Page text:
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Katja M. Mayer, Quoc C. Vuong; Category effects in BOLD response when viewing dynamic natural scenes. Journal of Vision 2009;9(8):665. doi: 10.1167/9.8.665.
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© ARVO (1962-2015); The Authors (2016-present)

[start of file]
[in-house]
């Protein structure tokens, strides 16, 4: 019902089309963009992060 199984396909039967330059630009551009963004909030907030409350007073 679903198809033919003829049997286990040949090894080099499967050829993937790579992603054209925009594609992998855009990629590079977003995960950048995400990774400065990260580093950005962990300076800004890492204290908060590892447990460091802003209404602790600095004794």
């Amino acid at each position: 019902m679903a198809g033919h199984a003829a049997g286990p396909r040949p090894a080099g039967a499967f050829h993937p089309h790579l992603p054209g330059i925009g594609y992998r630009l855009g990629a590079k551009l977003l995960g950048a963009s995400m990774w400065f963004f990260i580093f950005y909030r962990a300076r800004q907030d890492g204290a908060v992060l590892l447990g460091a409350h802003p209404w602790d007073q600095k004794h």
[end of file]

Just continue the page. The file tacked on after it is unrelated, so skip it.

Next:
To efficiently select important features in the environment, processes that categorize input are necessary. Using a visual search paradigm (Vuong & Thornton, 2006; Mayer & Vuong, 2008), we found that observers performed better when searching for biological targets compared to mechanical targets in search arrays of natural videos. This category effect was indicated by faster search times. Furthermore, observers fixated on biological targets earlier in the search process and the durations of fixation on biological targets were shorter than on mechanical targets. As search times and eye movements are indirect indicators of neural processes, we used an fMRI study to investigate whether dynamic natural scenes with biological motion activate different cortical areas compared to dynamic natural scenes with mechanical motion. Fourteen participants were scanned in a 3T scanner while they passively viewed natural scenes belonging to three categories: humans, animals, or machines. They were encouraged to freely move their eyes while viewing the scenes. Videos of each category were presented in separate blocks. We found greater BOLD responses to humans compared to machines in the superior temporal sulcus (STS) and the inferior frontal gyrus (IFG). Similarly, animals compared to machines lead to greater responses in STS and middle frontal gyrus (MFG). No regions were found that were more strongly activated by animals compared to humans, or by machines compared to either biological category. This study shows that the category effect found for search times and eye movements is also reflected in the BOLD response. Importantly, the results point to possible top-down influences from frontal regions, which have been found to represent object categories, on STS, which is involved in processing biological motion. Together with our behavioural studies, these results suggest that both visual and higher cortical areas appear to be tuned to process biological motion.
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